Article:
For each stone, calculate Cailleux’s Flatness Index as follows

"Flatness Index" = (a + b) / (2c) xx 100

A perfectly equidimensional particle will have a Flatness Index of 100 and will increase infinitely as it become flatter.

### (f) Cailleux’s Roundness Index

The raw data needed for each pebble are:

• the length of the longest axis (l)
• the radius of curvature of the sharpest angle (r)

For each stone, calculate Cailleux Index as follows

"Roundness Index" = (2r)/lxx1000

Roundness Index =1000 for a perfectly spherical pebble. The lower the Roundness Index is, the more angular the pebble.

Cailleux's Roundness Index may be presented using box and whisker plots.

## Spearman’s Rank Correlation Test

Spearman’s Rank Correlation is a statistical test to test whether there is a significant relationship between two sets of data.

The Spearman’s Rank Correlation test can only be used if there are at least 10 (ideally at least 15-15) pairs of data.

There are 3 steps to take when using the Spearman’s Rank Correlation Test

### Step 1. State the null hypothesis

There is no significant relationship between _______ and _______

### Step 2. Calculate the Spearman’s Rank Correlation Coefficient

r_s = 1-(6∑D^2) / (n(n^2-1))

• r_s = Spearman's Rank correlation coefficient
• D = differences between ranks
• n = number of pairs of measurements

Step 3. Test the significance of the result

Compare the value of r_s that you have calculated against the critical value for r_s at a confidence level of 95% / significance value of p = 0.05.

If r_s is equal to or above the critical value (p=0.05) the REJECT the null hypothesis. There is a SIGNIFICANT relationship between the 2 variables.

A positive sign for r_s indicates a significant positive relationship and a negative sign indicates a significant negative relationship.

If r_s (ignoring any sign) is less than the critical value, ACCEPT the null hypothesis. There is NO SIGNIFICANT relationship between the 2 variables.

### Worked example

A geographer is interested in whether longshore drift is operating along a coastal spit at Abermenai Point in Anglesey. Random samples of pebbles were taken at the base of the storm beach at 15 sites every 50m along a spit. Here are the results.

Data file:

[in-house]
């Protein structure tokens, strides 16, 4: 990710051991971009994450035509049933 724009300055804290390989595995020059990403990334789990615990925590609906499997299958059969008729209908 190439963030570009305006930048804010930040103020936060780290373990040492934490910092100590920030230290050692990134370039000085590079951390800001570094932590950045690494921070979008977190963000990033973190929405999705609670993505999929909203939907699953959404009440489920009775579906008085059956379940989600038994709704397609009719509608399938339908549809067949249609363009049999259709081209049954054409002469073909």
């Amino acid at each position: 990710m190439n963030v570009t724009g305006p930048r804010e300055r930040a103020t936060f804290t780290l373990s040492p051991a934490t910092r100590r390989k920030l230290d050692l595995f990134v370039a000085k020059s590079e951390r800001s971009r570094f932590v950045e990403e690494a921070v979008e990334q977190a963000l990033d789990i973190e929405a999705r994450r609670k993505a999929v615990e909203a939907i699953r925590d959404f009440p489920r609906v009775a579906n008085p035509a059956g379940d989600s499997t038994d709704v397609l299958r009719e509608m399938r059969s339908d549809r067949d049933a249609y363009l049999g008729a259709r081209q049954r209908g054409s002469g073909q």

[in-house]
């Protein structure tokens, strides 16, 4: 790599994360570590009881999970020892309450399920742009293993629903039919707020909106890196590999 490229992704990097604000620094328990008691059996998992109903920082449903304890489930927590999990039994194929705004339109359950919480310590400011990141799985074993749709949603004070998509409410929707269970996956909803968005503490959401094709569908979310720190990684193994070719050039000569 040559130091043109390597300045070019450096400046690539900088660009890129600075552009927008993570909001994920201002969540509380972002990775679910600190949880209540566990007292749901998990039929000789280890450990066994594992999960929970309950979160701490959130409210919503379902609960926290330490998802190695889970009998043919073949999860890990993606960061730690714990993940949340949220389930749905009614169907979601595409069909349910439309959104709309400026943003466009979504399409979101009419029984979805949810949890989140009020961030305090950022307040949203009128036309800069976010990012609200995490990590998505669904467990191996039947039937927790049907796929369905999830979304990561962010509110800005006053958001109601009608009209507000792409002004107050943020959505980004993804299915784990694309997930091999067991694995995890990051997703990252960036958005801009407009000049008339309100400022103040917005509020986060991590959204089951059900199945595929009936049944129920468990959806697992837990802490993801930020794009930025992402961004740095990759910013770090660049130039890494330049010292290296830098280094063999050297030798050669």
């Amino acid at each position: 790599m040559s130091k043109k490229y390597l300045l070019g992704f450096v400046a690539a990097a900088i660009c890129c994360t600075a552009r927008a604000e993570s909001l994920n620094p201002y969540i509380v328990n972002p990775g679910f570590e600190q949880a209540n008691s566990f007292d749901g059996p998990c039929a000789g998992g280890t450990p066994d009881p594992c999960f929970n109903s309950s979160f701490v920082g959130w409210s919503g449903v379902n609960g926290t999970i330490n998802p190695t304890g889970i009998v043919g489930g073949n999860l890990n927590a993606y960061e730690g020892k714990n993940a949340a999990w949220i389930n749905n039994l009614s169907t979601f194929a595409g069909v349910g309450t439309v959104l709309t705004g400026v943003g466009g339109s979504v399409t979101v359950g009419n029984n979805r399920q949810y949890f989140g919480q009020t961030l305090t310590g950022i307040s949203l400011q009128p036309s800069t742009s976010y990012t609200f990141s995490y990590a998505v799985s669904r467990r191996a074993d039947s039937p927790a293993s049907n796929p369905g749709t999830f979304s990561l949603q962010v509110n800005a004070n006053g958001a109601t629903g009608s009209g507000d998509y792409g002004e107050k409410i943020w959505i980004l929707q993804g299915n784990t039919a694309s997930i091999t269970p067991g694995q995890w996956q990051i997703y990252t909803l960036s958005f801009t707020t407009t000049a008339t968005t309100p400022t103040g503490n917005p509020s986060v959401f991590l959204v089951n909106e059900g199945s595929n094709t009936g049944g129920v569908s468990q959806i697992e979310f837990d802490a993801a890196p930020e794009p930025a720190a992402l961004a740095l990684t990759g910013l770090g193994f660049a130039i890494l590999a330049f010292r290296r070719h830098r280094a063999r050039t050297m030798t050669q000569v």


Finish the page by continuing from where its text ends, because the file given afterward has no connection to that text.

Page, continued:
Distance along spit (m) Mean pebble size (cm)
0 11.3
50 12.2
100 12.8
150 13.6
200 14.5
250 15.3
300 13.5
350 11.2
400 10.0
450 9.3
500 8.0
550 10.2
600 9.8
650 10.2
700 7.4

### Step 1. State the null hypothesis

There is no significant relationship between distance along the spit and mean pebble size at Abermenai Point.

### Step 2. Calculate the Spearman’s Rank Correlation Coefficient

(a) Rank the measurements

Distance along spit (m) Mean pebble size (cm)
Data Rank Data Rank
0 1 11.3 8
50 2 12.2 9
100 3 12.8 10
150 4 13.6 12
200 5 14.5 13
250 6 15.3 14
300 7 13.5 11
350 8 11.2 7
400 9 10.0 5
450 10 9.3 3
500 11 8.0 2
550 12 10.2 6.5
600 13 9.8 4
650 14 10.2 6.5
700 15 7.4 1

(b) Calculate D and D^2

Distance along spit (m) Mean pebble size (cm)
Data Rank Data Rank D D^2
0 1 11.3 8 7 49
50 2 12.2 9 7 49
100 3 12.8 10 7 49
150 4 13.6 12 8 64
200 5 14.5 13 8 64
250 6 15.3 14 8 64
300 7 13.5 11 4 16
350 8 11.2 7 -1 1
400 9 10.0 5 -4 32
450 10 9.3 3 -7 49
500 11 8.0 2 -9 81
550 12 10.2 6.5 -5.5 30.25
600 13 9.8 4 -9 81
650 14 10.2 6.5 -7.5 56.25
700 15 7.4 1 -14 196

(c) Calculate ∑D^2i.e. the sum of the D^2column= 865.6

(d) Calculate r_s

r_s = 1-(6∑D^2) / (n(n^2-1))

r_s = 1-(6xx865.5) / (15xx(225-1))

r_s = -0.55

### Step 3. Test the significance of the result

The critical value at p=0.05 significance level for 15 pairs of measurements is 0.521

Since our calculated value of 0.55> 0.521 (ignore the minus sign), the null hypothesis can be rejected.

In conclusion, there is a significant relationship between distance along the spit and mean pebble size at Abermenai Point. The negative sign for r_sindicates a significant negative relationship.